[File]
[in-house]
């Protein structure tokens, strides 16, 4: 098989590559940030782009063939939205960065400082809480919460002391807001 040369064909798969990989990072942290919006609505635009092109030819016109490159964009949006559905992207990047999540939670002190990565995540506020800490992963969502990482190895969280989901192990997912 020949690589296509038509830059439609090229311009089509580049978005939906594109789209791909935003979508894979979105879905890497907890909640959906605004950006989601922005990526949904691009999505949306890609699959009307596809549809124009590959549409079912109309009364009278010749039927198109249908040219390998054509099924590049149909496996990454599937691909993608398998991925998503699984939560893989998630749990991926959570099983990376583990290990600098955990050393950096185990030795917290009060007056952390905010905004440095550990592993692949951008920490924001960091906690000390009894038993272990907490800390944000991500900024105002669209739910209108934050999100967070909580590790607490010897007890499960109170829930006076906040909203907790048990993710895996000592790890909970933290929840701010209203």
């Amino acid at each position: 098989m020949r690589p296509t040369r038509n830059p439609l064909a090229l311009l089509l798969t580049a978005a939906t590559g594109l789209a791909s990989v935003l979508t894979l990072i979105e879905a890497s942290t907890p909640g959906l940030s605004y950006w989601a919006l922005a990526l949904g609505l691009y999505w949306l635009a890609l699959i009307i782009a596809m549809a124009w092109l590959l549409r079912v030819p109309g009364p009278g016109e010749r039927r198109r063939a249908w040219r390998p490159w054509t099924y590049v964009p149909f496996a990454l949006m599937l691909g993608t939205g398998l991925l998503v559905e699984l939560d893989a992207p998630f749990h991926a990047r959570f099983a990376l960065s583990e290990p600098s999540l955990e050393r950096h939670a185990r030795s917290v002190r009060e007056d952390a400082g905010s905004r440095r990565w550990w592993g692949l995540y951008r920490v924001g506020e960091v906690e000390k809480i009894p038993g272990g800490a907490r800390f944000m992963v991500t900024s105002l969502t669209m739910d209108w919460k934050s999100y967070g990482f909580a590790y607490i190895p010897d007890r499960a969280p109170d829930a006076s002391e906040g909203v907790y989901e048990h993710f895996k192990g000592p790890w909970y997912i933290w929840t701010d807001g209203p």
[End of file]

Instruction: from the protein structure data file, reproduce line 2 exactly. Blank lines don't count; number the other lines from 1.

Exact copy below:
């Protein structure tokens, strides 16, 4: 098989590559940030782009063939939205960065400082809480919460002391807001 040369064909798969990989990072942290919006609505635009092109030819016109490159964009949006559905992207990047999540939670002190990565995540506020800490992963969502990482190895969280989901192990997912 020949690589296509038509830059439609090229311009089509580049978005939906594109789209791909935003979508894979979105879905890497907890909640959906605004950006989601922005990526949904691009999505949306890609699959009307596809549809124009590959549409079912109309009364009278010749039927198109249908040219390998054509099924590049149909496996990454599937691909993608398998991925998503699984939560893989998630749990991926959570099983990376583990290990600098955990050393950096185990030795917290009060007056952390905010905004440095550990592993692949951008920490924001960091906690000390009894038993272990907490800390944000991500900024105002669209739910209108934050999100967070909580590790607490010897007890499960109170829930006076906040909203907790048990993710895996000592790890909970933290929840701010209203």